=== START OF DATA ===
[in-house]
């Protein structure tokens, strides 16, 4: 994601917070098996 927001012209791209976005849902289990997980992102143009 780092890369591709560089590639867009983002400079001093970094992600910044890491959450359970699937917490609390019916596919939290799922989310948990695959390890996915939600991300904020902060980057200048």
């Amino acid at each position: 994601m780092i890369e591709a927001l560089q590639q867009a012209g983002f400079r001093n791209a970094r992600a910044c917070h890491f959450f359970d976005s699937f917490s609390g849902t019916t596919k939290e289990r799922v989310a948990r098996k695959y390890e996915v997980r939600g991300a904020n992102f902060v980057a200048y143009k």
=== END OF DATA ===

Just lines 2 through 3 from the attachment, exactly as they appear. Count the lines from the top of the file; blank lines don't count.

């Protein structure tokens, strides 16, 4: 994601917070098996 927001012209791209976005849902289990997980992102143009 780092890369591709560089590639867009983002400079001093970094992600910044890491959450359970699937917490609390019916596919939290799922989310948990695959390890996915939600991300904020902060980057200048």
């Amino acid at each position: 994601m780092i890369e591709a927001l560089q590639q867009a012209g983002f400079r001093n791209a970094r992600a910044c917070h890491f959450f359970d976005s699937f917490s609390g849902t019916t596919k939290e289990r799922v989310a948990r098996k695959y390890e996915v997980r939600g991300a904020n992102f902060v980057a200048y143009k």